PETA Calls For State Audit of ASU, UArizona After COVID-19–Related Animal Killings for ‘Non-Essential’ Experiments

Following Euthanasia of Animals as Part of Schools' COVID-19 Response Plans, Group Questions Why Extraneous Experiments Were Ever Conducted or Funded by Taxpayers

For Immediate Release:
September 2, 2020

Tasgola Bruner 202-483-7382

Phoenix – Today, PETA sent a letter to the state auditor urging an audit of the use of public money, personnel, property, equipment, and space by Arizona State University (ASU) and the University of Arizona (UArizona) for animal experiments deemed non-essential during the COVID-19 pandemic. This apparently led to the euthanasia of animals in the universities’ laboratories.

In its letter, PETA notes that in the last fiscal year, the universities received nearly $700 million in state appropriations, some of which may have gone toward funding animal experiments that were ultimately postponed or canceled. In March, ASU urged its staff not to “begin any additional animal experiments” and to consider suspending experiments. And UArizona informed its deans, associate deans for research, directors, and department heads that its “de facto position” is that all research performed at its facilities “is considered non-essential” and expected some of its staff to “completely ramp down” their laboratories. These directives likely led to the killing of hundreds or more animals the schools deemed extraneous. PETA questions why state funds were wasted on experiments considered non-essential.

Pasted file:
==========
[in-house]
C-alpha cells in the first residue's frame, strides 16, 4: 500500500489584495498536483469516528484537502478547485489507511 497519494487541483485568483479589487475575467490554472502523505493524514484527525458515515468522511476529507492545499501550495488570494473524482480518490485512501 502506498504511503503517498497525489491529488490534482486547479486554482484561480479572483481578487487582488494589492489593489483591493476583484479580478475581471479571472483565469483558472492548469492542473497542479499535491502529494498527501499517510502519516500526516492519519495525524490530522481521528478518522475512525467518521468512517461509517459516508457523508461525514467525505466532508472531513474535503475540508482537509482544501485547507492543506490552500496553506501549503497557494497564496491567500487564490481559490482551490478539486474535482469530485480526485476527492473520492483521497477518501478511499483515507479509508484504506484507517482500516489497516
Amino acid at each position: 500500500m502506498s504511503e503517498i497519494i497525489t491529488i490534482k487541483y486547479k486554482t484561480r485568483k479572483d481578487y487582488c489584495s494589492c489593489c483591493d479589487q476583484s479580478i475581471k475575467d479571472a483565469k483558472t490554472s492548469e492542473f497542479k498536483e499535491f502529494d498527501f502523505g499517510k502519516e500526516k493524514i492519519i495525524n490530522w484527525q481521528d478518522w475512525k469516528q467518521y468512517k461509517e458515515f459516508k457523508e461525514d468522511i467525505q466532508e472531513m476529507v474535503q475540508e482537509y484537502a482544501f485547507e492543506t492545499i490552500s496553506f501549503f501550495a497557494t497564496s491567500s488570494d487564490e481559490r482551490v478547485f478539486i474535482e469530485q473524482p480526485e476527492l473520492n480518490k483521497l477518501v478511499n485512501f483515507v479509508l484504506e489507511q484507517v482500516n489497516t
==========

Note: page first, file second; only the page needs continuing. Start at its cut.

“The experiments on animals carried out at ASU and UArizona were undoubtedly cruel, and apparently not even the schools can justify them,” says PETA Vice President Shalin Gala. “PETA is calling on state officials to follow the money and prevent taxpayer waste—and animal suffering—in laboratories that should never have received funding in the first place.”

Numerous published studies have shown that animal experimentation wastes resources and lives, as more than 90% of highly promising results from basic scientific research—much of it involving animal experimentation—fails to lead to treatments for humans. (Please read under “Lack of benefit for humans” here.) In addition, 95% of new medications that are found to be safe and effective in animals fail in human clinical trials..

PETA’s letter to Arizona Auditor General Lindsey Perry is available upon request. The group—whose motto reads, in part, that “animals are not ours to experiment on”—opposes speciesism, a human-supremacist worldview. For more information, please visit or click here.

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 Ingrid E. Newkirk

“Almost all of us grew up eating meat, wearing leather, and going to circuses and zoos. We never considered the impact of these actions on the animals involved. For whatever reason, you are now asking the question: Why should animals have rights?” READ MORE

— Ingrid E. Newkirk, PETA President and co-author of Animalkind